Lucy Findlay

Blurring the lines? Responding to the Civil Society Strategy

Civil Society Strategy 2018The new Civil Society Strategy explicitly sets the direction of government, by widening the strategy of the traditional third sector to include the private sector agenda.

It has been going in this direction for years of course – the advent of Big Society Capital, Social Investment, Social Impact Bonds have often been more concerned with social value creation than legal form. Is there anything wrong with this? It seems on the face of it, a ‘no brainer’. Why would you bother about the type of organisation when it’s creating loads of social value?

At Social Enterprise Mark CIC, we are often accused of being obsessed with form over function and of being pedantic about definitions. Interestingly, the definition of Civil Society within the strategy document – “we define civil society not by organisational form, but in terms of activity, defined by purpose (what it is for) and control (who is in charge)” – is in perfect alignment with our own criteria. In a nutshell, we look at the social mission, value and objectives of an organisation. We also look at the power relationship; through requiring an asset lock and independence, and by assessing the way that shareholders (if there are any) behave in distributing profits and controlling the company.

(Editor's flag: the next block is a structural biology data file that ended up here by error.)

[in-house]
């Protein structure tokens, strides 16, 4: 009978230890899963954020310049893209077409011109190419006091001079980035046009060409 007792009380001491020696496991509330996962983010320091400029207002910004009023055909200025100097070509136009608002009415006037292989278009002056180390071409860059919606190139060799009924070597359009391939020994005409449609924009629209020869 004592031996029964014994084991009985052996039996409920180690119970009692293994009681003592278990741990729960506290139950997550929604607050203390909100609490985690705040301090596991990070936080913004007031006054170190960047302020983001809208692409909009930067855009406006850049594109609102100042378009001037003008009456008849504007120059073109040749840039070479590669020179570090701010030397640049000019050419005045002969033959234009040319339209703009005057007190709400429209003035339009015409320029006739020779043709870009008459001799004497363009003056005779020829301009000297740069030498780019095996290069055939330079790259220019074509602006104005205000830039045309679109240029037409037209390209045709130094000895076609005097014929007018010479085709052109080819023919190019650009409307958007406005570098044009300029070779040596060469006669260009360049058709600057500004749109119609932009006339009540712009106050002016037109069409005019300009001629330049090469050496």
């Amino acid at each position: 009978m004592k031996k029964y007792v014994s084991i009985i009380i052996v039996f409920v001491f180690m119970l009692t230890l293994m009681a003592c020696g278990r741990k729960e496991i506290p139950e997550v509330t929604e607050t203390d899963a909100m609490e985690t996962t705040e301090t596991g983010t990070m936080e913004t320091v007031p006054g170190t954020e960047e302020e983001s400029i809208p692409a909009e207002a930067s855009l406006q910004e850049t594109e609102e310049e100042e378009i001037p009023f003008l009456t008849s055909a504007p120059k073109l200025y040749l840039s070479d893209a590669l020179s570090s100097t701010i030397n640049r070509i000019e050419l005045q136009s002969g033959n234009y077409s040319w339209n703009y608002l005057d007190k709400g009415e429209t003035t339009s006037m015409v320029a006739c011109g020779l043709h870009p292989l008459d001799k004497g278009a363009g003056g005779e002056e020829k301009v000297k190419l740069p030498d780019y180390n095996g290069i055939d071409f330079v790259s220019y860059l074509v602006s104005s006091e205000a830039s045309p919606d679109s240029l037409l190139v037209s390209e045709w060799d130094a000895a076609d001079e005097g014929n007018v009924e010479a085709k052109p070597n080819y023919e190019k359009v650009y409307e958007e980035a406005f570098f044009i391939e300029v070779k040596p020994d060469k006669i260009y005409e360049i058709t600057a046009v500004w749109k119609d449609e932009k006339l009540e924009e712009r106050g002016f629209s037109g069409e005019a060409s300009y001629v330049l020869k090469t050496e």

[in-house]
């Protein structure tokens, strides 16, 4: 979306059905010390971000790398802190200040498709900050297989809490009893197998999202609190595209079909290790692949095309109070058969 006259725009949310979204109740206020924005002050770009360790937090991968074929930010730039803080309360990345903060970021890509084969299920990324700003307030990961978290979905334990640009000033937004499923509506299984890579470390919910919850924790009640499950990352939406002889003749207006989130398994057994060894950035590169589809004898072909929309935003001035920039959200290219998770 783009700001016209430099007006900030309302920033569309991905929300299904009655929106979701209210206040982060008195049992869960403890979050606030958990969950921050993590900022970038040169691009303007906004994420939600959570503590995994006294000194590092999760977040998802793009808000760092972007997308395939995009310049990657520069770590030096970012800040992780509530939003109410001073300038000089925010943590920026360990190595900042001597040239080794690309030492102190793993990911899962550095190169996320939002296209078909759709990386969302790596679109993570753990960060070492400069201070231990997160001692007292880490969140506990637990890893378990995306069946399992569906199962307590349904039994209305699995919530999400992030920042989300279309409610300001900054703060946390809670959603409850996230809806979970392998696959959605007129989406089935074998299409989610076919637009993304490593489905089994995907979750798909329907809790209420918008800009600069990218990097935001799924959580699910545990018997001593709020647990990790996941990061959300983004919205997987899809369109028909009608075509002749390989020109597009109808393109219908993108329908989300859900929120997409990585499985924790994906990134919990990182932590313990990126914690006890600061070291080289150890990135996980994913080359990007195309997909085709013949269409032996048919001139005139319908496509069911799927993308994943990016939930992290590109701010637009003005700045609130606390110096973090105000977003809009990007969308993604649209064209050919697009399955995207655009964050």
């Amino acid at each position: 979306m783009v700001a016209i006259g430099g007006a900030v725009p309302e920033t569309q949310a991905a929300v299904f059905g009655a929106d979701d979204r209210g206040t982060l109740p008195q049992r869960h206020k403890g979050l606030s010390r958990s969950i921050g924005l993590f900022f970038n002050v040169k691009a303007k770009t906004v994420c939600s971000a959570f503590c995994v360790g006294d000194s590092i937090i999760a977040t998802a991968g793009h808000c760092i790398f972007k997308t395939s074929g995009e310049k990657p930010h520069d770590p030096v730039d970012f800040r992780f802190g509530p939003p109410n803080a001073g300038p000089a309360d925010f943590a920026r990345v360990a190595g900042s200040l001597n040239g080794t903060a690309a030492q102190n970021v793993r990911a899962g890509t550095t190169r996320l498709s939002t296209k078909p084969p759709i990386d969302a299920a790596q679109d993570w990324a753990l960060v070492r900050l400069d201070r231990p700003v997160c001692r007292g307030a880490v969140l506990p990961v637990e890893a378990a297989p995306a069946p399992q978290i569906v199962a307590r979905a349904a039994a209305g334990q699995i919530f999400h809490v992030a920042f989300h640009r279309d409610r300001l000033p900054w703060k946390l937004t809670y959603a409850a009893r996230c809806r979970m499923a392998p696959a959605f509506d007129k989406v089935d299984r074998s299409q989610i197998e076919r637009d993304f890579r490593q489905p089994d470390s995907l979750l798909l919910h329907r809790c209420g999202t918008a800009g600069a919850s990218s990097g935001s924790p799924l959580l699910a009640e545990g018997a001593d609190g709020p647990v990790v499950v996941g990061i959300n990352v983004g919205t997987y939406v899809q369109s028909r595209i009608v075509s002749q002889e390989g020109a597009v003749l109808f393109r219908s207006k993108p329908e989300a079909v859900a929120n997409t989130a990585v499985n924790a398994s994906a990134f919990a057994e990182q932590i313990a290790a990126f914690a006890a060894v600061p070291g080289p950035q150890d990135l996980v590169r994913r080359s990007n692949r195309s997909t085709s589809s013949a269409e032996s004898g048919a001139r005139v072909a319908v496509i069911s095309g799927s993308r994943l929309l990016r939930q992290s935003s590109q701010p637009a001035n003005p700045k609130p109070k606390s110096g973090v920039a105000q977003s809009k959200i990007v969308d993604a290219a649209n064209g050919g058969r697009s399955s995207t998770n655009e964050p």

The strategy then goes on to say: